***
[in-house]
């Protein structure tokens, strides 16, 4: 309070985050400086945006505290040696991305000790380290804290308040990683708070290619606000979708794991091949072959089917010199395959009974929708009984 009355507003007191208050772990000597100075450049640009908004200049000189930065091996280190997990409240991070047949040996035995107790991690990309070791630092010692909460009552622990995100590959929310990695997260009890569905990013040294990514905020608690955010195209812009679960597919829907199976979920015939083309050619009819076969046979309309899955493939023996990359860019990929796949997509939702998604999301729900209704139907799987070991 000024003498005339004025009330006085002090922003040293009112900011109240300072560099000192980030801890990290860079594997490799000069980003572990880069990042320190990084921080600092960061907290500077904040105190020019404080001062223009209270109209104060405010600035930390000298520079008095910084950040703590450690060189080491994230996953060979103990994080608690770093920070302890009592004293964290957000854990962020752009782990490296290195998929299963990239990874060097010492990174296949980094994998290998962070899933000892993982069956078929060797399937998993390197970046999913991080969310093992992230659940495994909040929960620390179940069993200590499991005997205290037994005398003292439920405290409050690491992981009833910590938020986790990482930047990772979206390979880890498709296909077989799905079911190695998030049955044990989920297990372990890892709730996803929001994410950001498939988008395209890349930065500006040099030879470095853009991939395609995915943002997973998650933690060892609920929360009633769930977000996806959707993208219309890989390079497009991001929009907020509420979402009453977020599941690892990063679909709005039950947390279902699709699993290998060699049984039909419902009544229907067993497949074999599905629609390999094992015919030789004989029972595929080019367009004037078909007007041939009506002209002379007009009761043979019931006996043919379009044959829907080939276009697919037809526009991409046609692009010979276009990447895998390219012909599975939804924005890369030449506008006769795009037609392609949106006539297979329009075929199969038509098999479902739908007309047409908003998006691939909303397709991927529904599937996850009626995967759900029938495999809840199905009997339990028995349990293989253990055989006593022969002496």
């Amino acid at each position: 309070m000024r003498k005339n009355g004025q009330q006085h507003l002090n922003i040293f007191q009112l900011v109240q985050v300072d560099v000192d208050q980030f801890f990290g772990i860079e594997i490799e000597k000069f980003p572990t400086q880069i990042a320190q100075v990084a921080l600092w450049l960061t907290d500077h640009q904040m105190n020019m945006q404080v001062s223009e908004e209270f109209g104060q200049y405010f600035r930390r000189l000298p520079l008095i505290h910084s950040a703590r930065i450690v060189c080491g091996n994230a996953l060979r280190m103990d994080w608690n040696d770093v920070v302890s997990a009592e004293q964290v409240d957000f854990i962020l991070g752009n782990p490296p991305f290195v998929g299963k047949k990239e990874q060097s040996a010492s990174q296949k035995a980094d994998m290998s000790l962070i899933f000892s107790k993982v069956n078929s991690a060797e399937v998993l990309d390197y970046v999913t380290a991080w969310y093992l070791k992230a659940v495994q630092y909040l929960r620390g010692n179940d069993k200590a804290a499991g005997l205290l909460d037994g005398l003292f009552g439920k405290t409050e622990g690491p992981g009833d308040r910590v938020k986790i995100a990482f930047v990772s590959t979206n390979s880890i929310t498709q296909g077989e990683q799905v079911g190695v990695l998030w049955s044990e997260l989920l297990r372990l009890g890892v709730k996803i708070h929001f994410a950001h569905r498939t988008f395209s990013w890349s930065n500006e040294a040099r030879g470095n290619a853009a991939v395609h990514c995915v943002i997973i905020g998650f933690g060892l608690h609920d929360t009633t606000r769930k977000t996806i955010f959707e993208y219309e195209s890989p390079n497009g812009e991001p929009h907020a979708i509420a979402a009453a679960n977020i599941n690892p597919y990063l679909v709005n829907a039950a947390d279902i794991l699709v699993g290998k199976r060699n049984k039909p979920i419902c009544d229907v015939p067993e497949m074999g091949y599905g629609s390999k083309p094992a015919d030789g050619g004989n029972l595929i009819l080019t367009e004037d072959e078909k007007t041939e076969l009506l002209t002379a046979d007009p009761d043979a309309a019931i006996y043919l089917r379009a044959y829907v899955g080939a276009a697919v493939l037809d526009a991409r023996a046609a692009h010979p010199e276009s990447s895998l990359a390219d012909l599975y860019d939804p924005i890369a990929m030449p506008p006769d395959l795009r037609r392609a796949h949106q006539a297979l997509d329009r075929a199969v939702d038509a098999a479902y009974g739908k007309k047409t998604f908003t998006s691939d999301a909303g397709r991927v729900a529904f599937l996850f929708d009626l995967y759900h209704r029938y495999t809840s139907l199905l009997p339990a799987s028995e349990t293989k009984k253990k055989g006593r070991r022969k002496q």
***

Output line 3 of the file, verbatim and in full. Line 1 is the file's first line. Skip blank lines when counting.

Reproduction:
């Amino acid at each position: 309070m000024r003498k005339n009355g004025q009330q006085h507003l002090n922003i040293f007191q009112l900011v109240q985050v300072d560099v000192d208050q980030f801890f990290g772990i860079e594997i490799e000597k000069f980003p572990t400086q880069i990042a320190q100075v990084a921080l600092w450049l960061t907290d500077h640009q904040m105190n020019m945006q404080v001062s223009e908004e209270f109209g104060q200049y405010f600035r930390r000189l000298p520079l008095i505290h910084s950040a703590r930065i450690v060189c080491g091996n994230a996953l060979r280190m103990d994080w608690n040696d770093v920070v302890s997990a009592e004293q964290v409240d957000f854990i962020l991070g752009n782990p490296p991305f290195v998929g299963k047949k990239e990874q060097s040996a010492s990174q296949k035995a980094d994998m290998s000790l962070i899933f000892s107790k993982v069956n078929s991690a060797e399937v998993l990309d390197y970046v999913t380290a991080w969310y093992l070791k992230a659940v495994q630092y909040l929960r620390g010692n179940d069993k200590a804290a499991g005997l205290l909460d037994g005398l003292f009552g439920k405290t409050e622990g690491p992981g009833d308040r910590v938020k986790i995100a990482f930047v990772s590959t979206n390979s880890i929310t498709q296909g077989e990683q799905v079911g190695v990695l998030w049955s044990e997260l989920l297990r372990l009890g890892v709730k996803i708070h929001f994410a950001h569905r498939t988008f395209s990013w890349s930065n500006e040294a040099r030879g470095n290619a853009a991939v395609h990514c995915v943002i997973i905020g998650f933690g060892l608690h609920d929360t009633t606000r769930k977000t996806i955010f959707e993208y219309e195209s890989p390079n497009g812009e991001p929009h907020a979708i509420a979402a009453a679960n977020i599941n690892p597919y990063l679909v709005n829907a039950a947390d279902i794991l699709v699993g290998k199976r060699n049984k039909p979920i419902c009544d229907v015939p067993e497949m074999g091949y599905g629609s390999k083309p094992a015919d030789g050619g004989n029972l595929i009819l080019t367009e004037d072959e078909k007007t041939e076969l009506l002209t002379a046979d007009p009761d043979a309309a019931i006996y043919l089917r379009a044959y829907v899955g080939a276009a697919v493939l037809d526009a991409r023996a046609a692009h010979p010199e276009s990447s895998l990359a390219d012909l599975y860019d939804p924005i890369a990929m030449p506008p006769d395959l795009r037609r392609a796949h949106q006539a297979l997509d329009r075929a199969v939702d038509a098999a479902y009974g739908k007309k047409t998604f908003t998006s691939d999301a909303g397709r991927v729900a529904f599937l996850f929708d009626l995967y759900h209704r029938y495999t809840s139907l199905l009997p339990a799987s028995e349990t293989k009984k253990k055989g006593r070991r022969k002496q």